GE ice maker slowing down.

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  #1  
Old 09-28-06, 04:46 PM
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GE ice maker slowing down.

I have a 10 year old GE side by side and the ice maker is slowing down on production. If I completly empty it it will take 2-3 days to remake whereas it use to do it over night.

I have noticed that after it dumps a load of ice it may be 5-10 mins before it refills with water. I don't know if the two are related.

What is my ailment?

Thanks for any and all help.
 
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  #2  
Old 09-29-06, 09:40 AM
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oneshotman,

Before you begin troubleshooting the icemaker, make sure that your freezer is cold enough. Have you turned the temperature up lately? Does ice cream get good and firm?

The temperature, which is measured in the tray, is what triggers an icemaker cycle. When it gets down to a certain temperature, much colder than 32deg. by the way, the cycle begins. The extractor begins to rotate while a heater warms the tray. The extractor pushes the cubes out, then the water valve lets water in for the next batch. Nothing more will happen until the temperature decreases enough to kick the cycle off again.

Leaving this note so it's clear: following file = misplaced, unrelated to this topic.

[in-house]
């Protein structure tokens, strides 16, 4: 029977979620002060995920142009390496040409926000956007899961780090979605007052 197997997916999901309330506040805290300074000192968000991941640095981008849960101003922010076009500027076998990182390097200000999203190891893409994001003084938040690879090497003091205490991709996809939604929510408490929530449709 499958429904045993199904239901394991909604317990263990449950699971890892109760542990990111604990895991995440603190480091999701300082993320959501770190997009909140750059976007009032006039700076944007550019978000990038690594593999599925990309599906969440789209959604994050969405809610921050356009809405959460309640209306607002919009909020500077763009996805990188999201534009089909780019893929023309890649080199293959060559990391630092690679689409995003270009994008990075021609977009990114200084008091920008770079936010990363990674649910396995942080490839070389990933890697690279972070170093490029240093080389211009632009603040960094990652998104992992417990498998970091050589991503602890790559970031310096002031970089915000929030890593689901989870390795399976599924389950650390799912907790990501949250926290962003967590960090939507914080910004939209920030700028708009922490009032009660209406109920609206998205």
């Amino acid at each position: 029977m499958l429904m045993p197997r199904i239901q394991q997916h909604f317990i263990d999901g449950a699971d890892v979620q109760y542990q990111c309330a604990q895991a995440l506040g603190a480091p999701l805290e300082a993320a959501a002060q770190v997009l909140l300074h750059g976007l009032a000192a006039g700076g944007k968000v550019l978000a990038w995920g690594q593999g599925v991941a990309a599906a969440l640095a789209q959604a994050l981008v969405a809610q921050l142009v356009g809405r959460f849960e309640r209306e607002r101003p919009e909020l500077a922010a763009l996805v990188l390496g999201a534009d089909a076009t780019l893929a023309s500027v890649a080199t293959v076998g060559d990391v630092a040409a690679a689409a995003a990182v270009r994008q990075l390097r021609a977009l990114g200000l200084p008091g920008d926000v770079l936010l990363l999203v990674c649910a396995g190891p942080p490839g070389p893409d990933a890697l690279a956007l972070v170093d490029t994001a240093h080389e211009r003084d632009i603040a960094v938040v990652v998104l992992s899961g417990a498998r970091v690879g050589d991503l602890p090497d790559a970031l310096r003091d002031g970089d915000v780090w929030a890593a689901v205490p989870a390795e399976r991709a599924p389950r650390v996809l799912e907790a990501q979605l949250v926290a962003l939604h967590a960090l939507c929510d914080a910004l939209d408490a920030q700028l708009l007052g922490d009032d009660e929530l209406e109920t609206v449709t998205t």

Good luck,
 
  #3  
Old 09-29-06, 10:42 AM
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Thanks for the info but the freezer part is working just fine.

Is there a timer on there to tell it when to empty?
 
  #4  
Old 09-29-06, 11:11 AM
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No timer at all. It is triggered strictly by temperature. This temperature, I believe, is about 10-15 degrees F, a lot colder than it takes to make ice. This problem is quite common. The only way to rule it out is to actually check the temperature with a thermometer. As I mentioned earlier, ice cream should be hard. However, some ice cream today isn't really ice CREAM, so that's not a very scientific test.

You have to be sure it's not a temperature problem before you pull your hair out. If the temperature is above the threshold, the ice maker will never dump ice. If it's close, it will take a long time since the rate of temperature change is affected by the difference between the source (the ambient freezer temperature) and the target temperature (the icemaker sensor set point).

All that said, you could also have a problem with the icemaker, but you have to start somewhere.

Good luck,
 
  #5  
Old 09-29-06, 04:44 PM